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Montrose, CO, United States

Barry Nehring R.,300 South Townsend Avenue | Hancock B.,Colorado State University | Catanese M.,Colorado State University | Stinson M.E.T.,Colorado State University | And 3 more authors.
Journal of Aquatic Animal Health | Year: 2013

Elucidating the dynamics of a parasitic infection requiring two hosts in a natural ecosystem can be a daunting task. Myxobolus cerebralis (Mc), the myxozoan parasite that causes whirling disease in some salmonids, was detected in the Colorado River upstream of Windy Gap Reservoir (WGR) in 1988. Subsequently, whirling disease was implicated in the decline of wild Rainbow Trout Oncorhynchus mykiss in the river when WGR was identified as a point source of Mc triactinomyxons (TAMs). Between 1997 and 2004, numerous investigations began to elucidate the etiology of Mc in WGR. During this period, Mc TAM production in WGR declined more than 90%. Explanations for the decline have included differences in stream discharge between years, changes in the thermal regime of the lake, severe drought, changes in the fish population structure in WGR, and reductions in the prevalence and severity of Mc infection in salmonids in the Colorado and Fraser rivers upstream of WGR. All of these have been discredited as explanations for the reduced TAM production. In 2005, a new study was conducted to replicate the studies completed in 1998. In this paper, the results of a new real-time polymerase chain reaction assay utilized to quantify the mitochondrial 16S rDNA specific to each of four lineages of Tubifex tubifex in pooled samples of 50 oligochaetes are presented. These results suggest that compared with 1998, the densities of aquatic oligochaetes and T. tubifex have increased, TAM production has been greatly reduced, and the decline is congruent with the dominance of lineages I, V, and VI of T. tubifex-three lineages that are refractory or highly resistant to Mc infection-in the oligochaete population. While it is possible that the resistant lineages function as biofilters that deactivate Mc myxospores, the reason for the decline in TAM production in WGR remains an enigma. © American Fisheries Society 2013. Source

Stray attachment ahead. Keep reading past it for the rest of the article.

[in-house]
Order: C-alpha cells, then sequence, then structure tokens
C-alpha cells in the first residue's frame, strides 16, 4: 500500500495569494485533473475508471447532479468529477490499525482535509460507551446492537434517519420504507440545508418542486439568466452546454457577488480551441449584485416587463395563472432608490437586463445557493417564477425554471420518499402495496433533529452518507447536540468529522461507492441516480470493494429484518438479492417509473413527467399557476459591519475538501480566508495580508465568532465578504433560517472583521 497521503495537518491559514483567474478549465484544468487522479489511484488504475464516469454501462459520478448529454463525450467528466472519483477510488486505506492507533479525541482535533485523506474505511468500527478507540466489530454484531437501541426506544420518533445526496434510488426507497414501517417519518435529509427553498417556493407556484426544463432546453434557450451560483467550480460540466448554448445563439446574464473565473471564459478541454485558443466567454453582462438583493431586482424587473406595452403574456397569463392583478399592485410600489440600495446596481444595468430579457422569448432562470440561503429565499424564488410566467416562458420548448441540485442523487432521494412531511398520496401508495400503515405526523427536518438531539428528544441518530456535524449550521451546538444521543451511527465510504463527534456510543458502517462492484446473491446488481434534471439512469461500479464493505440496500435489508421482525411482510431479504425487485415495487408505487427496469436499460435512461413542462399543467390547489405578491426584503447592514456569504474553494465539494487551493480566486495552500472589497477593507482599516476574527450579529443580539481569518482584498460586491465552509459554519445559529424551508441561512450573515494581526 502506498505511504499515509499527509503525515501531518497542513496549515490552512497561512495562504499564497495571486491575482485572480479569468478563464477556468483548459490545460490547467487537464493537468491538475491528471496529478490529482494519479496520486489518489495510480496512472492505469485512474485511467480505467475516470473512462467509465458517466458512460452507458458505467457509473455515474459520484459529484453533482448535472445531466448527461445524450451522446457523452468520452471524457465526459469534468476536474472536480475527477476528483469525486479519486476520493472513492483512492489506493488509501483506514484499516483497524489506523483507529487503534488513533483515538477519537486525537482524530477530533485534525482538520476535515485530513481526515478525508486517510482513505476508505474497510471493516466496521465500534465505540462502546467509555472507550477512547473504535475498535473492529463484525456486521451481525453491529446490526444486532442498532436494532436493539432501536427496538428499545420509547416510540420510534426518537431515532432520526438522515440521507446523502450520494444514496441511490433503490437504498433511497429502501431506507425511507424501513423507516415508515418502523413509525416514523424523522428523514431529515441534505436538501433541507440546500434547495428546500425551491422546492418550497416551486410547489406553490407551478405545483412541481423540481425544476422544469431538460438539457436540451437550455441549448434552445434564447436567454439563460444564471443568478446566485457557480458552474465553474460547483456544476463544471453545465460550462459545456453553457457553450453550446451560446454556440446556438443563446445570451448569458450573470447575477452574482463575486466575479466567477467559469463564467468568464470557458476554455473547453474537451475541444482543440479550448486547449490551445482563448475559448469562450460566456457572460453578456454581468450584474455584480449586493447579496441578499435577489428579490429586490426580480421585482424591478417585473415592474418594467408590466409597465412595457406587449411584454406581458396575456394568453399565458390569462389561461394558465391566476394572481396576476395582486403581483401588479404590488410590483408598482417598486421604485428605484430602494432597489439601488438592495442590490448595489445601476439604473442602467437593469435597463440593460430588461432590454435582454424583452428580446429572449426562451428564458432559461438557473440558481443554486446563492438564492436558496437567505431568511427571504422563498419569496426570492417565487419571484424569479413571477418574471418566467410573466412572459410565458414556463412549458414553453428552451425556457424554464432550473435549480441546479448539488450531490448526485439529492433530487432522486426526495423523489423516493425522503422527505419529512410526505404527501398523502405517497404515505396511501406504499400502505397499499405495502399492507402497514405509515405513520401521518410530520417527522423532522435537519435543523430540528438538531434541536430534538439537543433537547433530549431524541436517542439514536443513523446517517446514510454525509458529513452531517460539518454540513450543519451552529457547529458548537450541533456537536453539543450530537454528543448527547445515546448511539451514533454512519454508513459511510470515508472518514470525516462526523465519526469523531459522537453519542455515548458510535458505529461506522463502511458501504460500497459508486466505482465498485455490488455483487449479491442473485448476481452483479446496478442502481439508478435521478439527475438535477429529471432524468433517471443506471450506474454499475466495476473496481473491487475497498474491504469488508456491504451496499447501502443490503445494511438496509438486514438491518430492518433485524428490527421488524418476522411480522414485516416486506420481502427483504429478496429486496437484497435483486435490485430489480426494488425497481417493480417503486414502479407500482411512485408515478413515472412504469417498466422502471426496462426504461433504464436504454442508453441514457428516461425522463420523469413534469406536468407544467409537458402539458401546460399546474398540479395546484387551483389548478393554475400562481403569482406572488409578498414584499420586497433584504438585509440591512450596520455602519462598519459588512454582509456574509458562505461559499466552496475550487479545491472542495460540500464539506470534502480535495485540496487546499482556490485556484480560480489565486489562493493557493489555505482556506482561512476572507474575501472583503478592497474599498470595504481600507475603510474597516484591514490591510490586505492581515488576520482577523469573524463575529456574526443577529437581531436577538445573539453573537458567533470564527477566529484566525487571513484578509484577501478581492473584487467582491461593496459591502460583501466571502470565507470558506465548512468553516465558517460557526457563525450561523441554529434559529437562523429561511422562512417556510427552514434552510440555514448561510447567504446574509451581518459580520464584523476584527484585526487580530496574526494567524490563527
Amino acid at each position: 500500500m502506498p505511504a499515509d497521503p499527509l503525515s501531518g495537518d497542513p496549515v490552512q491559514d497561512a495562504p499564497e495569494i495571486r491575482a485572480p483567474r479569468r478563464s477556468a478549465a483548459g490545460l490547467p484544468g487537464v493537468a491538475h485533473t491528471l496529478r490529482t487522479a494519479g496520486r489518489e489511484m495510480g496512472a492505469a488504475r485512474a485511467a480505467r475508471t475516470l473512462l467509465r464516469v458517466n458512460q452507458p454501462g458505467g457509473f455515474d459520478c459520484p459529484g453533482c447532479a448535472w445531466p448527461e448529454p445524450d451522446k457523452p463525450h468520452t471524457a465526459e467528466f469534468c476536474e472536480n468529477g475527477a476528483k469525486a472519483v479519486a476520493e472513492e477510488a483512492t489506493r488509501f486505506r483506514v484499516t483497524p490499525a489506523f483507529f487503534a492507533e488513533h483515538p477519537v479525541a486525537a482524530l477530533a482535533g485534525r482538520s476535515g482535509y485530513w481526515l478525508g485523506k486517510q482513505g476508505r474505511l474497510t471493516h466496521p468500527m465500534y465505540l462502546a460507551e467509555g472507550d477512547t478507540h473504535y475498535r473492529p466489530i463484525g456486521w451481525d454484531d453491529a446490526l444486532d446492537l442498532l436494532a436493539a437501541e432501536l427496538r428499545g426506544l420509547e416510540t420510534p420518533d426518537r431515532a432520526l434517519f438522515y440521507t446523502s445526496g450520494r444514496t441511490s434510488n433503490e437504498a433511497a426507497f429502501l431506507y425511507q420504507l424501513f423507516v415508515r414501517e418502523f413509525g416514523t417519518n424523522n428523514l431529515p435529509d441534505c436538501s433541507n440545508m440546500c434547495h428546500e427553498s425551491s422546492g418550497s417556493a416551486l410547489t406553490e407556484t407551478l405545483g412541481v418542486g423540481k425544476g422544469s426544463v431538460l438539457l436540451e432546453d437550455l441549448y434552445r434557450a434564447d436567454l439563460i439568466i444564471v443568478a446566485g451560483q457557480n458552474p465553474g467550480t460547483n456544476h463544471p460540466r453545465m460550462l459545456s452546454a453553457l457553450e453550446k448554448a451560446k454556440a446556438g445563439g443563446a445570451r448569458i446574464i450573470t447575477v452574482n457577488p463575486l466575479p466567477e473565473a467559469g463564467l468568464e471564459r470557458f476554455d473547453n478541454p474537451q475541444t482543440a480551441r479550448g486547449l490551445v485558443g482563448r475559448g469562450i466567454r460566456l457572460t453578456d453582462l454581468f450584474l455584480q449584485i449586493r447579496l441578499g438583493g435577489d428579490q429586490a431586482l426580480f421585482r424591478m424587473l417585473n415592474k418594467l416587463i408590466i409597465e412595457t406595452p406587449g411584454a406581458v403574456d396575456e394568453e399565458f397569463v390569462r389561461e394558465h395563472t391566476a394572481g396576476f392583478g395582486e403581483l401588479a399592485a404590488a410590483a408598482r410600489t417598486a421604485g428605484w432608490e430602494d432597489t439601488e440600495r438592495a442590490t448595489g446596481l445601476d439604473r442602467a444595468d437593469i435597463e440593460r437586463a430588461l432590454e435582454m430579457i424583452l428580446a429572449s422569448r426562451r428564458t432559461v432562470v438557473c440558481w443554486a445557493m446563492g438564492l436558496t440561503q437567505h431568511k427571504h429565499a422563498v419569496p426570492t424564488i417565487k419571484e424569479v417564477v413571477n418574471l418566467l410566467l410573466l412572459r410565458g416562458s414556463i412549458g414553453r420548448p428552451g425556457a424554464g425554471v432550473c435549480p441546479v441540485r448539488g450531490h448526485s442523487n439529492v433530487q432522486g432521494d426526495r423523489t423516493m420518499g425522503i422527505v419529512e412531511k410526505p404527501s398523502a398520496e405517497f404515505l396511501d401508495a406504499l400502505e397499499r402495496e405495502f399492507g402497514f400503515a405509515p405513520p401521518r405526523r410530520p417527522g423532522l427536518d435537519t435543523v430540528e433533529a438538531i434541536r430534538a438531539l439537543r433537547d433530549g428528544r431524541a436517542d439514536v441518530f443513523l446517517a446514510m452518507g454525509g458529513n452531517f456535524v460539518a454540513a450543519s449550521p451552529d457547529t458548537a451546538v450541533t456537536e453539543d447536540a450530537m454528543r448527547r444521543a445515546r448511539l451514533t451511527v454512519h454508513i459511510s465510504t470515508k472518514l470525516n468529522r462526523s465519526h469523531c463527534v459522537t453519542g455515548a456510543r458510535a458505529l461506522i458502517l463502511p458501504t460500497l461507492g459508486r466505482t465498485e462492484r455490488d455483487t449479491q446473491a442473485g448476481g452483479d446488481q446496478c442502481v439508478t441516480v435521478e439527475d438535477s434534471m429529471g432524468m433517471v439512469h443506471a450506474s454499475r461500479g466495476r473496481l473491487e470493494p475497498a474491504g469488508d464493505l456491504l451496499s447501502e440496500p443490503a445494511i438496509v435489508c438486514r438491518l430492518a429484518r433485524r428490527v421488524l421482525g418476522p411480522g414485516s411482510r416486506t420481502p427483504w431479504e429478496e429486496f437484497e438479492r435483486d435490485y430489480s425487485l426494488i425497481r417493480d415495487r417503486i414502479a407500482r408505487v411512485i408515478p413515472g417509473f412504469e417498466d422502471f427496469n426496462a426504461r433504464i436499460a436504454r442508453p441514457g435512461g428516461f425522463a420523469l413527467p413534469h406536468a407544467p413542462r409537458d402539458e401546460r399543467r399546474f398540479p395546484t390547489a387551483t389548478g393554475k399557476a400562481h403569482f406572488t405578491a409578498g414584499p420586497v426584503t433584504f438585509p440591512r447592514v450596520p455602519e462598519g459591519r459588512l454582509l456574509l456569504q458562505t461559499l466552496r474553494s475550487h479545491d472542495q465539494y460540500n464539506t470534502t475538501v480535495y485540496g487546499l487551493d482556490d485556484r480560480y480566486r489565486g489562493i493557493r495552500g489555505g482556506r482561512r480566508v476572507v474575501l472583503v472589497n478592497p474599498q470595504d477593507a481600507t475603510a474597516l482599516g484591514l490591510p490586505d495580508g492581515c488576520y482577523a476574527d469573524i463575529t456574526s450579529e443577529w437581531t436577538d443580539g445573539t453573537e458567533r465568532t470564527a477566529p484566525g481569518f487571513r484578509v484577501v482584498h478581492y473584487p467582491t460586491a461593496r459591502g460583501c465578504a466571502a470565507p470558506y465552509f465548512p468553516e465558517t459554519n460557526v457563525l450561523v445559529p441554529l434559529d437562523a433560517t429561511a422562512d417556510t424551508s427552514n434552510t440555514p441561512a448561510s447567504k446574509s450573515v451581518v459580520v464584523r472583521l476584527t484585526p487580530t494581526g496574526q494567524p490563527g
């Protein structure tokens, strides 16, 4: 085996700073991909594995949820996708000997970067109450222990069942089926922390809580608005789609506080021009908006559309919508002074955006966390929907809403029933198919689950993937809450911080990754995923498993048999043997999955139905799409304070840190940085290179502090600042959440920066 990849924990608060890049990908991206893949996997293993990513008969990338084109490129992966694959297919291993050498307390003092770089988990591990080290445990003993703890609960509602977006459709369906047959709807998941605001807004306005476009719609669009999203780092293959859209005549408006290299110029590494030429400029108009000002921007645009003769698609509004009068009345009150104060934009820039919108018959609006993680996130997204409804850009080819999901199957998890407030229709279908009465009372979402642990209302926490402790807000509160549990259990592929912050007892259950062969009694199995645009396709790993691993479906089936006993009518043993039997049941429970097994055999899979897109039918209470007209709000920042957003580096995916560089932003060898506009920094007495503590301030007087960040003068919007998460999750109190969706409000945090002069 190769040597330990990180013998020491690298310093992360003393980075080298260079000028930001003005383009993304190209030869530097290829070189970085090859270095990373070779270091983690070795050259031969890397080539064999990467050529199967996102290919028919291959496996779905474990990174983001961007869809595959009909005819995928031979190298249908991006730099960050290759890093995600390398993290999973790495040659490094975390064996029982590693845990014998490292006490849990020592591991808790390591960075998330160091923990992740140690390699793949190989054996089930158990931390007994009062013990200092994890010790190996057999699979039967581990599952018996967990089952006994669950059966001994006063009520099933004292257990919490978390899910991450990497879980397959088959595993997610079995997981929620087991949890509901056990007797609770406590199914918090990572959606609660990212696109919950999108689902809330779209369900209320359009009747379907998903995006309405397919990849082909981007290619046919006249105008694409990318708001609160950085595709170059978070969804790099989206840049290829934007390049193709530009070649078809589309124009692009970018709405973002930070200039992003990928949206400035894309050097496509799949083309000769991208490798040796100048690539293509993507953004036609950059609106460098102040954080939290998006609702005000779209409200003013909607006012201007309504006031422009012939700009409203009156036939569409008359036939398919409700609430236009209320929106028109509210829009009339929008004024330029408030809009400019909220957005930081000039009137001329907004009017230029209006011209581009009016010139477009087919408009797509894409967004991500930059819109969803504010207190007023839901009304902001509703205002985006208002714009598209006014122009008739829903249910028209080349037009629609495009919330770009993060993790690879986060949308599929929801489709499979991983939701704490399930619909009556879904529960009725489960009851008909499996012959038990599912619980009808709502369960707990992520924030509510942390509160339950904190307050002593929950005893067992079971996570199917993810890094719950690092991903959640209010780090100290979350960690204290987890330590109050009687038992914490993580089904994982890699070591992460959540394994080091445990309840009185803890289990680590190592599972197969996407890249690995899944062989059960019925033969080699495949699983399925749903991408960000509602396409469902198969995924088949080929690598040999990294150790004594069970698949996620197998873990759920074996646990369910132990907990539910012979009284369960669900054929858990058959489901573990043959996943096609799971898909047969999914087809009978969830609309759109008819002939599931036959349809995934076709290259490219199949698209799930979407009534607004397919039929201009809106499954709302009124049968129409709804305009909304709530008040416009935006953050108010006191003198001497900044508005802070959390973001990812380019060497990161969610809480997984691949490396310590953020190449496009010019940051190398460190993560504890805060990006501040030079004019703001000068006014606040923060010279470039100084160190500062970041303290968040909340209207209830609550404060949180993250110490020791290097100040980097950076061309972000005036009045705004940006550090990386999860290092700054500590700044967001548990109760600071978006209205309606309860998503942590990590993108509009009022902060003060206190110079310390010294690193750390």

Thompson K.G.,300 South Townsend Avenue
Aquatic Ecosystem Health and Management | Year: 2011

The effects on trout of the whirling disease parasite Myxobolus cerebralis were evaluated to observe whether they could be ameliorated by intervening with physical habitat manipulations. Physical stream habitat was modified at field sites in Spring Creek and Williams Fork River, Colorado, USA to reduce or eliminate habitat for the invertebrate oligochaete host of M. cerebralis, Tubifex tubifex. Datawere collected before and after habitat modifications on total oligochaete and T. tubifex biomass, actinospore production from oligochaete samples, surface water actinospore concentrations, and prevalence and intensity of myxospore development in Brown Trout, Salmo trutta. Oligochaete biomass estimates lacked precision due to inherently patchy distribution of the target organisms. Oligochaetes quickly re-occupied a portion of habitat at the Williams Fork River site, but oligochaete biomass was depressed for nearly a year at the Spring Creek site. All T. tubifex in Spring Creek belonged to a susceptible lineage, but in the Williams Fork River there was amix of susceptible and non-susceptible T. tubifex. Actinospore detection in filtered surface water samples showed consistent but minor reduction in density in Williams Fork River and no difference or even higher densities in Spring Creek after habitat modification. Myxospore prevalence and intensity of infection in Brown Trout appeared to decrease in Williams Fork River after habitat modification, but there is evidence that a similar decrease also occurred at a control site in that stream. Spring Creek showed no effect for these metrics. The differing responses may have been influenced by T. tubifex lineage differences. The habitat manipulations did not show sufficient promise to encourage further efforts in Colorado. © 2011 AEHMS. Source